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An antifungal chitinase produced by Bacillus subtilis using chitin waste as a carbon source

Abstract

The production of inexpensive chitinolytic enzymes is an element in the utilization of shellfish-processing waste. In this study, shrimp and crab shell powder, prepared by treating shrimp- and crab-processing waste by boiling and crushing, was used as a substrate for the isolation of an antifungal chitinase-producing microorganism. Bacillus subtilis NPU 001, a strain isolated from soil samples, excreted a chitinase when cultured in a medium containing 2% (w/v) shrimp and crab shell powder as the major carbon source. The chitinase, which was purified by sequential chromatography, had a Mw of 31 kDa and a pI of 5.4. The purified chitinase (2 mg ml−1) inhibited hyphal extension of the fungus Fusarium oxysporum. Compared with other known bacterial chitinases, the unique characteristics of NPU 001 chitinase include antifungal activity against plant-pathogenic fungi and the production of chitotriose as the major enzymatic hydrolysate from colloidal chitin.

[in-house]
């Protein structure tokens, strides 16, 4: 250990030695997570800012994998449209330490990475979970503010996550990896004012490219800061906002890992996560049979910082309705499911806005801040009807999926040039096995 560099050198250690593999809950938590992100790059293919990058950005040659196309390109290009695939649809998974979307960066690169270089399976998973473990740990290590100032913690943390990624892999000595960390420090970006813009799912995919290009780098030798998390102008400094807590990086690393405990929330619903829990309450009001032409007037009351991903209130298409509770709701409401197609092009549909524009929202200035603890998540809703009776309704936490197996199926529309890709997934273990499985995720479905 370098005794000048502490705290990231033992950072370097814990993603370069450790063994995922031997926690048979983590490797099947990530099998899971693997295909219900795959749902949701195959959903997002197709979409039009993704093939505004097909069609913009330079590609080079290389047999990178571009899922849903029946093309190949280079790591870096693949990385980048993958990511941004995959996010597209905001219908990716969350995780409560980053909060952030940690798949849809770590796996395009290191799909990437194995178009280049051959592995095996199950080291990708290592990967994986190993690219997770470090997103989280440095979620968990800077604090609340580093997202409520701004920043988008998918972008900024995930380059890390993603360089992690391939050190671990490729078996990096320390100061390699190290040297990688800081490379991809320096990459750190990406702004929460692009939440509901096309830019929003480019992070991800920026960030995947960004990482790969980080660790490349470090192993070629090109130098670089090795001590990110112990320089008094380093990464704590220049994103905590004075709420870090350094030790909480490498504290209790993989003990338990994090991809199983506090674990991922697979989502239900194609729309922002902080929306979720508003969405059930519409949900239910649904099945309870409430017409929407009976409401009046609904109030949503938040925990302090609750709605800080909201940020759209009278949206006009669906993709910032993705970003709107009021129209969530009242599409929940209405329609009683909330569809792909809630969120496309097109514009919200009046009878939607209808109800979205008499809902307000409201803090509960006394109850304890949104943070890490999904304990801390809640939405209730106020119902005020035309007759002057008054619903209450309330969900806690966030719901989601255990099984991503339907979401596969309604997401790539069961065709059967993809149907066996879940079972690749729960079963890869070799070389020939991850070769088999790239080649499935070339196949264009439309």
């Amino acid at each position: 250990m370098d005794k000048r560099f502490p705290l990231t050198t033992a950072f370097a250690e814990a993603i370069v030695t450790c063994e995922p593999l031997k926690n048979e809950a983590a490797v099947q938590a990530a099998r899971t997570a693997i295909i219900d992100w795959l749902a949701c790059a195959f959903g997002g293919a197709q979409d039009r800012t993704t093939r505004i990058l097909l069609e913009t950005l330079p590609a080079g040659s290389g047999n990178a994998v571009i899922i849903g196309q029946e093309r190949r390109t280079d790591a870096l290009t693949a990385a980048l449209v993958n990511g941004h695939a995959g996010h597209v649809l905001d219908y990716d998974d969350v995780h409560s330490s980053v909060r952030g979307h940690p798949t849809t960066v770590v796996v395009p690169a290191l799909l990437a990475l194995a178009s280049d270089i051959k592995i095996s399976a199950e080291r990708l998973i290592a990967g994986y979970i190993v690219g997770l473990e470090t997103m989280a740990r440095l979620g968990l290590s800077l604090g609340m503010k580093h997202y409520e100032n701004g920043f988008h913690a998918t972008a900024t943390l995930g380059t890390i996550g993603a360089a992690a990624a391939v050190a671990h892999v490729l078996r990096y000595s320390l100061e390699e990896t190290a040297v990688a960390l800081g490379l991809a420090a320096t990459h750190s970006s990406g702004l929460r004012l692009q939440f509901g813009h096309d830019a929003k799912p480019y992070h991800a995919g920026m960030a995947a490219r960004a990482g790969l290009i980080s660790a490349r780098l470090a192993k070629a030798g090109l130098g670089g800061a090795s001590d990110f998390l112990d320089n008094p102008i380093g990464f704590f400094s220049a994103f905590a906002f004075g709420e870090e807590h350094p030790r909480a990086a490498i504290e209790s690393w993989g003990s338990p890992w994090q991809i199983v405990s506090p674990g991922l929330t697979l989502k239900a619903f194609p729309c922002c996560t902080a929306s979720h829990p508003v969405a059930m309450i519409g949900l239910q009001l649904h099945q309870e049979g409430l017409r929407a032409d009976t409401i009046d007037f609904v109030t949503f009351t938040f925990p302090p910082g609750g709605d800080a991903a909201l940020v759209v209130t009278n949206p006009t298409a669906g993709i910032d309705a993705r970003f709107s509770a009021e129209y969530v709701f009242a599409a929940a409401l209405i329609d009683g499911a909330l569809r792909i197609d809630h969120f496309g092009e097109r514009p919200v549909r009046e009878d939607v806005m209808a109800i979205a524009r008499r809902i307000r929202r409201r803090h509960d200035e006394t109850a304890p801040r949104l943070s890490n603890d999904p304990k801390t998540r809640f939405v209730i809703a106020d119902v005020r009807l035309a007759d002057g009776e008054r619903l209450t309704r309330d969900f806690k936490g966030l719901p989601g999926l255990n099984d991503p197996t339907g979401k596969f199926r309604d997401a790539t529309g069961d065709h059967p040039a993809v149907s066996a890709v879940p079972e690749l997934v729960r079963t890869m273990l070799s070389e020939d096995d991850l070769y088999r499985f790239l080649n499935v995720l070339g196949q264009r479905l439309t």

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Acknowledgments

This work was supported in part by a grant from the National Science Council, Republic of China (NSC97-2221-E-346-005).

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Correspondence to Wen-Teish Chang.

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Chang, W., Chen, M. & Wang, S. An antifungal chitinase produced by Bacillus subtilis using chitin waste as a carbon source. World J Microbiol Biotechnol 26, 945–950 (2010). https://doi.org/10.1007/s11274-009-0244-7

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Keywords

  • Bacillus subtilis
  • Chitinase
  • Fusarium
  • Shrimp and crab shell